Victorian times (1837 - 1901)
What was life like in Guernsey?
It was an exciting time see a lot of 'firsts' in the island. Here's a timeline of some of them:
1823 First steamship service
1830 The Arcade in St Peter Port is constructed (it was meant to have a roof but the company in charge ran out of money and this was never added)
1830 Gas lighting installed
1832 Cholera outbreak encourages improvements in drainage
1857 The new breakwater connects Castle Cornet to Guernsey for the first time
1858 Telegraph cables connect Guernsey to England
1862 St Julian's Pier is constructed
1870 New harbour completed
1879 Steam tram introduced
There would have been a big difference between life in St Peter Port and country parishes like Torteval or St Peters. Some people in the country would only travel to Town once a year at Christmas. St Peter Port was still quite small in the early 1800s century with narrow alleyways and a few grand houses. The Rohais was the main route out of town and the High Street the only other major street.
By 1850 the island population increased by 50%. This was mainly due to improvements in sanitation (people were living longer) and people coming to live here from England & Ireland. A 'New Town' was built in the fields where Havilland Street and St John Street now stand.
Thomas Guille and Frederick Allès set up Guernsey's first library and museum in 1870. They were great collectors and some of their objects are on display at collection at Guernsey Museum. Methodism took strong root in the islands after John Wesley came to preach here in 1787 and the movement grew in strength during the 19th century, with several chapels being built in the islands.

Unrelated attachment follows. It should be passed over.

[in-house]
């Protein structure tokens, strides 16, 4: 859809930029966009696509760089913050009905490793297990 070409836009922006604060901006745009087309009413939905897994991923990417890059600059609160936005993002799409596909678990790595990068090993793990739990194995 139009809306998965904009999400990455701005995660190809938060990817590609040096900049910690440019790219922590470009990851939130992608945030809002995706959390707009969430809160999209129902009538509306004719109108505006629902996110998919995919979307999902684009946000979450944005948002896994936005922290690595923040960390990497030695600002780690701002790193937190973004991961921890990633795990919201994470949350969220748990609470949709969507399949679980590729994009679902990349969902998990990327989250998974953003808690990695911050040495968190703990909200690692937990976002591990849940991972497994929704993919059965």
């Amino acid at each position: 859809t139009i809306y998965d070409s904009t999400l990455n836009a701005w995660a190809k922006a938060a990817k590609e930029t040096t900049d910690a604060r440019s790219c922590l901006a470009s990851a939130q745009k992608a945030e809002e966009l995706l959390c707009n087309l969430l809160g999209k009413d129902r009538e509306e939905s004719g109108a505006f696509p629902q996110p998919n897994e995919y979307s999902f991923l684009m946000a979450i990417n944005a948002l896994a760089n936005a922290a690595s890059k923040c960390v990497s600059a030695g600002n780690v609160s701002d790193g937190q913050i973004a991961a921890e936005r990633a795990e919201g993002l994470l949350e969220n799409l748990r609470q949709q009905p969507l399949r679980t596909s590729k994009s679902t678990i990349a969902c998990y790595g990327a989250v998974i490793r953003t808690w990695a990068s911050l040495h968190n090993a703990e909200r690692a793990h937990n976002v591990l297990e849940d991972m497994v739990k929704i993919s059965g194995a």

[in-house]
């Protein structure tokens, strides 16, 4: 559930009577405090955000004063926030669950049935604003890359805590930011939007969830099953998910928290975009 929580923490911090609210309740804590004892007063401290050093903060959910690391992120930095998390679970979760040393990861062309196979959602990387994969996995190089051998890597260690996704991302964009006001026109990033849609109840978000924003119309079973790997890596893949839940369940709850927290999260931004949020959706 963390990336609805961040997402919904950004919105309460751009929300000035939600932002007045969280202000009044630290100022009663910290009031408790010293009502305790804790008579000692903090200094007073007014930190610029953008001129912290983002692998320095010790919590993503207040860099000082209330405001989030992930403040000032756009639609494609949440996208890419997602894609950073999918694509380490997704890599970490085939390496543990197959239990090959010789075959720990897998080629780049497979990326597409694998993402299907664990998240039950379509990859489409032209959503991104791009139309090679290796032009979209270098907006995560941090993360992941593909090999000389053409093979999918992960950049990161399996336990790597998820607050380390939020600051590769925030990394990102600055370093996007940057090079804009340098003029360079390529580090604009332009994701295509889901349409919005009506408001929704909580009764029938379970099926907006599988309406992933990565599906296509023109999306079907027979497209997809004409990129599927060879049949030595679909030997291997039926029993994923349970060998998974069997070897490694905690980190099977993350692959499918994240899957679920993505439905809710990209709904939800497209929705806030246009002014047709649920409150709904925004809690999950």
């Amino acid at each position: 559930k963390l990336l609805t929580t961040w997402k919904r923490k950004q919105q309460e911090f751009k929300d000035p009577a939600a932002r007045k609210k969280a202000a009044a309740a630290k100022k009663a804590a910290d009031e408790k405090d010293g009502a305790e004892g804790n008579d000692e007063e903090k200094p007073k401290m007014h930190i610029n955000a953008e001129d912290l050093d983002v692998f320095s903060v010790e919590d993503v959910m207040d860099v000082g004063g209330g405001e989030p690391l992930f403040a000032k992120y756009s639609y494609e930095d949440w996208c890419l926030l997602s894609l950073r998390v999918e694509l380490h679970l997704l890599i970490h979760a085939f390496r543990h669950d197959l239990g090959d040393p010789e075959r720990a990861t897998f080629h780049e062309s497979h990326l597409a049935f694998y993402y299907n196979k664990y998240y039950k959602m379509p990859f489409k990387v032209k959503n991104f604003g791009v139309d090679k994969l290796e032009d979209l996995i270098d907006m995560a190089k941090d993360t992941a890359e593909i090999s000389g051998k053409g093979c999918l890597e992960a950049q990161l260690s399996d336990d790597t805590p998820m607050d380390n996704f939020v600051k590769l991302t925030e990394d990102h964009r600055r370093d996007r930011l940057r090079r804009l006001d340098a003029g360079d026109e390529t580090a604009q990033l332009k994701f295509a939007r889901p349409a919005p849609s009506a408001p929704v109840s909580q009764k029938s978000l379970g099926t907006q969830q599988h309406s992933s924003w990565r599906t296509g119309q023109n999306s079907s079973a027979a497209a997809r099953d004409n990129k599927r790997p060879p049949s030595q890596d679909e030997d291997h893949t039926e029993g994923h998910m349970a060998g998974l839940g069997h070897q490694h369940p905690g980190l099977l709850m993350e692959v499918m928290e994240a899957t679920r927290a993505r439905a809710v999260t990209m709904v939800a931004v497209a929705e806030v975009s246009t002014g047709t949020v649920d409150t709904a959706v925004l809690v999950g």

Is it true that Guernsey had its own army?
Yes. All fit Guernsey men had to serve in the Guernsey Militia (the local army). Their job was to protect the island from invasion. In the 800s Sir John Doyle built new roads and many forts around the coast to strengthen the island against French invasion.The Guernsey Militia had over 3,000 men in its regiments. Militia parades were common sights and red-coated officers added colour to dances and social occasions.
Who were the famous people in Guernsey in those days?
One of the most famous Guernsey residents of all time is the French poet and author Victor Hugo. He lived here from 1855 until 1868. Hugo was living here in exile due to his opposition to Napoleon III. While he was here, he completed Les Misérables and Les Travailleurs de la Mer amongst other works. His bizarrely decorated home at Hauteville House is today open to the public.
William Le Lacheur (1802-1863) was born in the Forest and transformed the country of Costa Rica during his lifetime.
Frederick Corbin Lukis was one of the most influential Victorians in Guernsey. He was born in 1788 had a love of learning from a young age. Lukis had a large family and became one of Guernsey's most influential scholars. He is regarded as a polymath (someone who has knowledge spanning a significant number of subjects). Lukis had a lifelong interest in archaeology but he also studied sea life, plants and antiquities as well as prehistory. Later, he encouraged his children to follow his interests and their work and collections form the basis for the Guernsey Museum. You can see his original notebook and many of his finds at the museum today. Download an activity book about his at the end of this page.
Did Queen Victoria ever come to Guernsey?
Yes she visited twice. She came with her husband in 1846 and she visited alone in 1851. Victoria Tower was built in 1848 to commemorate the visit of Queen Victoria and Prince Albert to the island in 1846. The visit was brief but was of great importance to islanders as it was the first by a reigning monarch.